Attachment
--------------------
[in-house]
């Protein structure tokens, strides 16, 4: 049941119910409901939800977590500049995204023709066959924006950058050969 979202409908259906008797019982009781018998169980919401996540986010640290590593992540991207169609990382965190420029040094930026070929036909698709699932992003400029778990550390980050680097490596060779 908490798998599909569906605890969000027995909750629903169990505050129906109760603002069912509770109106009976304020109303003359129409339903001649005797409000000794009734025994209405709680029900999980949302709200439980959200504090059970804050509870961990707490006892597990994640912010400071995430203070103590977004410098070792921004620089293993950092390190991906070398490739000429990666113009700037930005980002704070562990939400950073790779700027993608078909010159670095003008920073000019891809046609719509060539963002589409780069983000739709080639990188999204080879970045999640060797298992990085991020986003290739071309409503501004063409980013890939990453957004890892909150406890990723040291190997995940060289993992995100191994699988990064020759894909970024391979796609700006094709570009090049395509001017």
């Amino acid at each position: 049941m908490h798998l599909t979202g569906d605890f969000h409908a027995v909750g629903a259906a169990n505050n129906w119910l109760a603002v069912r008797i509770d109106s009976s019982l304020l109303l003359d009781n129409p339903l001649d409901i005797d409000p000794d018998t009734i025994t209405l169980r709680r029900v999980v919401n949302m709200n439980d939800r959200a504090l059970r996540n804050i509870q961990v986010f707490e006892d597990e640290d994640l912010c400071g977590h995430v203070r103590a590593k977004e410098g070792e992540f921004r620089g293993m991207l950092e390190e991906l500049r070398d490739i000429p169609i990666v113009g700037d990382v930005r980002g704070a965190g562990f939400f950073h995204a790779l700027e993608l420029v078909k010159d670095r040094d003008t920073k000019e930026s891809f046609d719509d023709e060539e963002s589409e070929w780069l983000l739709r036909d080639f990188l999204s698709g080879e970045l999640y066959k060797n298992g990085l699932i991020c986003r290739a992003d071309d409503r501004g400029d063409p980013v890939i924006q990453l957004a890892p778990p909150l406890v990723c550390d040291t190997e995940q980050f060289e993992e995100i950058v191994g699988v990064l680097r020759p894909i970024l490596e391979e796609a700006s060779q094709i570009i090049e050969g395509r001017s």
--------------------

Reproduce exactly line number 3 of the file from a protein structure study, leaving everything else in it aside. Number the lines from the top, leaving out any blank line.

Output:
């Amino acid at each position: 049941m908490h798998l599909t979202g569906d605890f969000h409908a027995v909750g629903a259906a169990n505050n129906w119910l109760a603002v069912r008797i509770d109106s009976s019982l304020l109303l003359d009781n129409p339903l001649d409901i005797d409000p000794d018998t009734i025994t209405l169980r709680r029900v999980v919401n949302m709200n439980d939800r959200a504090l059970r996540n804050i509870q961990v986010f707490e006892d597990e640290d994640l912010c400071g977590h995430v203070r103590a590593k977004e410098g070792e992540f921004r620089g293993m991207l950092e390190e991906l500049r070398d490739i000429p169609i990666v113009g700037d990382v930005r980002g704070a965190g562990f939400f950073h995204a790779l700027e993608l420029v078909k010159d670095r040094d003008t920073k000019e930026s891809f046609d719509d023709e060539e963002s589409e070929w780069l983000l739709r036909d080639f990188l999204s698709g080879e970045l999640y066959k060797n298992g990085l699932i991020c986003r290739a992003d071309d409503r501004g400029d063409p980013v890939i924006q990453l957004a890892p778990p909150l406890v990723c550390d040291t190997e995940q980050f060289e993992e995100i950058v191994g699988v990064l680097r020759p894909i970024l490596e391979e796609a700006s060779q094709i570009i090049e050969g395509r001017s």